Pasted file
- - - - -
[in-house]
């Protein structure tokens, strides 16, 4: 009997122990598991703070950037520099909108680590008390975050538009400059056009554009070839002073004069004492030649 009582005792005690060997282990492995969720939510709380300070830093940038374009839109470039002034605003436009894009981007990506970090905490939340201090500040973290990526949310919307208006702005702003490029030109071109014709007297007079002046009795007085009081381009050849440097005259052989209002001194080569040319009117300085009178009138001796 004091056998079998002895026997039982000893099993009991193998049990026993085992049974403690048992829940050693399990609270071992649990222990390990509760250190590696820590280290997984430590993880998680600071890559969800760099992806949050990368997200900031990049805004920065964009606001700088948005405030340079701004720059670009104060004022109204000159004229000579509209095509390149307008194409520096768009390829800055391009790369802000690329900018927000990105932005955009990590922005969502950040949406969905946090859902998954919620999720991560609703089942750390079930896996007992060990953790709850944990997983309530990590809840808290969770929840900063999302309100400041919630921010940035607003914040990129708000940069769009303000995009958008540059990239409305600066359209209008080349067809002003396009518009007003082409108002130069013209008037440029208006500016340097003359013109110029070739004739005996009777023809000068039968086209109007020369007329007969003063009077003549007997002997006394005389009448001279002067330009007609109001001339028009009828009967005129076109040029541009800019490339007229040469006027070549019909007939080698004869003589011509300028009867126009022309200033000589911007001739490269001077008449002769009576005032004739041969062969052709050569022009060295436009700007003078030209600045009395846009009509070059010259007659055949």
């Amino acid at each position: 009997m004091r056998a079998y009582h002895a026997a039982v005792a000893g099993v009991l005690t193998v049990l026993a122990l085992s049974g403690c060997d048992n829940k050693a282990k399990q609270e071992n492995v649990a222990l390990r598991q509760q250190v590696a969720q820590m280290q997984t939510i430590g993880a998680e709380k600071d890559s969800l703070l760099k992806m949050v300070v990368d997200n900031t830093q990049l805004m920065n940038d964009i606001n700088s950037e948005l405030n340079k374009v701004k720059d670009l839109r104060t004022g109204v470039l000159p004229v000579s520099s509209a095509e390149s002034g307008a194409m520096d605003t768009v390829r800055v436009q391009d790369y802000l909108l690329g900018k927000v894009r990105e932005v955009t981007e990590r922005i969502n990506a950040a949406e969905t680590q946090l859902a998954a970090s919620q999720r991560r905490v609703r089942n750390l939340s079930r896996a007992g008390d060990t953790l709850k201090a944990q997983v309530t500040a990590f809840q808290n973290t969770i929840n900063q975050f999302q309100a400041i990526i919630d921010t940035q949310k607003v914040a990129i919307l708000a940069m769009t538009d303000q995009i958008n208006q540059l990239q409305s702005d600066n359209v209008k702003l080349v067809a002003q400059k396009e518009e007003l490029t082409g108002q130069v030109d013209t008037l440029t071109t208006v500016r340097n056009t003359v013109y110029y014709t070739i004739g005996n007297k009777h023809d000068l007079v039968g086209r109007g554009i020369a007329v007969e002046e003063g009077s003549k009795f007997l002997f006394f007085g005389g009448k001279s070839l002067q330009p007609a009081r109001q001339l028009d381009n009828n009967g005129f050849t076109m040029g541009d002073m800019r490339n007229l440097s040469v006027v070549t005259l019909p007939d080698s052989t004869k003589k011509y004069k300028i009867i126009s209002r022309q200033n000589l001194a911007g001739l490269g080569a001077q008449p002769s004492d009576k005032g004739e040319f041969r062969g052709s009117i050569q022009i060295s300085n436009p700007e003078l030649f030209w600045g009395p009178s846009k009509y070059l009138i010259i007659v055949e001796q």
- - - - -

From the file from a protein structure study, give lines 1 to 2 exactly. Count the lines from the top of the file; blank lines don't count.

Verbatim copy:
[in-house]
């Protein structure tokens, strides 16, 4: 009997122990598991703070950037520099909108680590008390975050538009400059056009554009070839002073004069004492030649 009582005792005690060997282990492995969720939510709380300070830093940038374009839109470039002034605003436009894009981007990506970090905490939340201090500040973290990526949310919307208006702005702003490029030109071109014709007297007079002046009795007085009081381009050849440097005259052989209002001194080569040319009117300085009178009138001796 004091056998079998002895026997039982000893099993009991193998049990026993085992049974403690048992829940050693399990609270071992649990222990390990509760250190590696820590280290997984430590993880998680600071890559969800760099992806949050990368997200900031990049805004920065964009606001700088948005405030340079701004720059670009104060004022109204000159004229000579509209095509390149307008194409520096768009390829800055391009790369802000690329900018927000990105932005955009990590922005969502950040949406969905946090859902998954919620999720991560609703089942750390079930896996007992060990953790709850944990997983309530990590809840808290969770929840900063999302309100400041919630921010940035607003914040990129708000940069769009303000995009958008540059990239409305600066359209209008080349067809002003396009518009007003082409108002130069013209008037440029208006500016340097003359013109110029070739004739005996009777023809000068039968086209109007020369007329007969003063009077003549007997002997006394005389009448001279002067330009007609109001001339028009009828009967005129076109040029541009800019490339007229040469006027070549019909007939080698004869003589011509300028009867126009022309200033000589911007001739490269001077008449002769009576005032004739041969062969052709050569022009060295436009700007003078030209600045009395846009009509070059010259007659055949």